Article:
Toby Freeman receives France’s Highest Honor - Ordre des Palmes Académiques
After having emceed and presented student awards at this year’s Texas French Symposium, Toby Freeman returned home to find an award certificate of his own in the mail – France’s highest honor: the Ordre des palmes académiques (Order of Academic Palms).
“It’s quite an honor,” said Freeman, who now has the title of Chevalier de l'Ordre des Palmes Académiques. “It’s one of the world’s highest and oldest civil awards.”
Originally, the palmes académiques were only given to teachers or professors. In 1866, the scope of the award was widened to include major contributions to French national education made by anybody, including foreigners. It was also made available to French nationals outside of France who had made major contributions to the expansion of French culture in the rest of the world.
“Dating from the time of Napoleon, this is one of the highest honors that the nation of France can bestow on someone, one of the absolute highest orders for an academic who’s not a French citizen (thought it’s also awarded to French citizens),” said Georges Detiveaux, French instructor and language lab coordinator at Lone Star College-CyFair. “For decades, Toby has been the driving force of the Texas French Symposium, a state wide multi-category contest for high school French students, and we are now honored to have him as one of our instructors.”
Freeman joined LSC-CyFair in January as an adjunct faculty member teaching beginning and intermediate French and will be teaching a summer session in June.
“As a child I decided I wanted to teach French and I never changed my mind,” said Freeman, who retired after 30 years teaching French at Eisenhower High School in the Aldine Independent School District.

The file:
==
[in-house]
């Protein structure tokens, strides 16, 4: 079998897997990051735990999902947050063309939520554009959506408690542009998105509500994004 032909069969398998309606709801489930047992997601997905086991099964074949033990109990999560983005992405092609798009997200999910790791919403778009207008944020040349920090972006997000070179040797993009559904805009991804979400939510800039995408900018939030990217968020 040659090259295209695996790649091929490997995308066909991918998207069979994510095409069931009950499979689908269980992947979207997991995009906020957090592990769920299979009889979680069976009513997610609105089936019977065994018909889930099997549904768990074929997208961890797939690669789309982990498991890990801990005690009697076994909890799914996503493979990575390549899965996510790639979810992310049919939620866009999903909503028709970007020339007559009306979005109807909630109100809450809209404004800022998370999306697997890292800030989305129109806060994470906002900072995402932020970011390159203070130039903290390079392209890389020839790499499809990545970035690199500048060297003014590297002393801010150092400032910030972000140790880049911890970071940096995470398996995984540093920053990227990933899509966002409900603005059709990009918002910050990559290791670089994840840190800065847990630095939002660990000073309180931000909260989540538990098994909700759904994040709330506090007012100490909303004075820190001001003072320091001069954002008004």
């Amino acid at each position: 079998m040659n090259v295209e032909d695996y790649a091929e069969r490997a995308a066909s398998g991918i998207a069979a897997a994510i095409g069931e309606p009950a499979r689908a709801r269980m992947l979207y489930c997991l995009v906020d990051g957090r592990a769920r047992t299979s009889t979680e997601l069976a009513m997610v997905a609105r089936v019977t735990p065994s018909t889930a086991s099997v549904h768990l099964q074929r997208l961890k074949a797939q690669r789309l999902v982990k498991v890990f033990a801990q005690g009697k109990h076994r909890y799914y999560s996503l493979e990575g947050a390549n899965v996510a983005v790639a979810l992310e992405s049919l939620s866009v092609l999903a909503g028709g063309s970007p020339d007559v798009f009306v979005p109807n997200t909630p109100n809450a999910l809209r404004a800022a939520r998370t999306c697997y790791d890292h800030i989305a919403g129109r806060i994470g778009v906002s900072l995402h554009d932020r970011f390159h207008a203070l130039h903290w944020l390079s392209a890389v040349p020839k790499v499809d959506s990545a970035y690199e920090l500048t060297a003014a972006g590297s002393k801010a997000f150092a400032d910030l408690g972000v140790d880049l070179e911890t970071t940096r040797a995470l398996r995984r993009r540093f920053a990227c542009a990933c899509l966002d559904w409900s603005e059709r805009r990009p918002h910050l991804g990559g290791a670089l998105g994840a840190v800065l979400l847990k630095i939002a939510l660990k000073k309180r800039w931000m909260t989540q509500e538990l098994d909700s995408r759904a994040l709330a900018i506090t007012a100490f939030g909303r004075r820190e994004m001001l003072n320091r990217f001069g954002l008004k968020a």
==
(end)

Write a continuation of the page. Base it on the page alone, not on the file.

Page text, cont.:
In addition to a three-decade teaching career, Freeman has been involved with the Texas French Symposium for more than two decades. In 1988, he became a board member and has served as president since 1991. The symposium draws 1,000 students representing 50 schools across the state to compete in 28 different categories such as prose, drama, music, sports and more.
Freeman said he just wants to make a difference in people’s lives and expose them to a different culture.
“Many don’t know that 45 percent of the English language comes from French and there are French aspects in our history and development,” he said. “With 300 French companies with offices here in Houston, there’s an economic advantage for students to major or minor in business French.”
Students taking French at LSC-CyFair also have the added benefit of access to the college’s state-of-the-art language labs, said Detiveaux. Text-specific software, digital audio and video materials, and many popular language learning programs such as Tell Me More and Rosetta Stone are all just a click away to students enrolled in language study at the college.
For information on French at LSC-CyFair, e-mail cffren@LoneStar.edu or call 281-290-5975. For assistance with being placed into a French class, visit CyFair.LoneStar.edu/frenchplacement.
Summer and fall registration is under way at the Barker Cypress campus, 9191 Barker Cypress and the Fairbanks Center location, 14955 Northwest Freeway. For information, call 281-290-3200 or 832-782-5000 or go to CyFair.LoneStar.edu.
Six honored as 2008 Adjunct Faculty Excellence Award winners
At the recent Lone Star College-CyFair awards ceremony, Deana Shepherd, Executive Director and Dean of LSC-Fairbanks Center and Dr. Diane Troyer, LSC-CyFair President congratulate this year’s recipients including:
Division V’s Joy Ezekiel, who teaches ESOL,;
Division IV’s Charles Hines, who teaches sociology;
Division III’s Huay Ming Ng, who teaches music;
Division II’s Leslie Wang, who teaches biology/environmental science;
Division I’s William Grimble, who teaches English;
and LSC-Fairbanks Center's Shazia Ashraf, who teaches transitional math.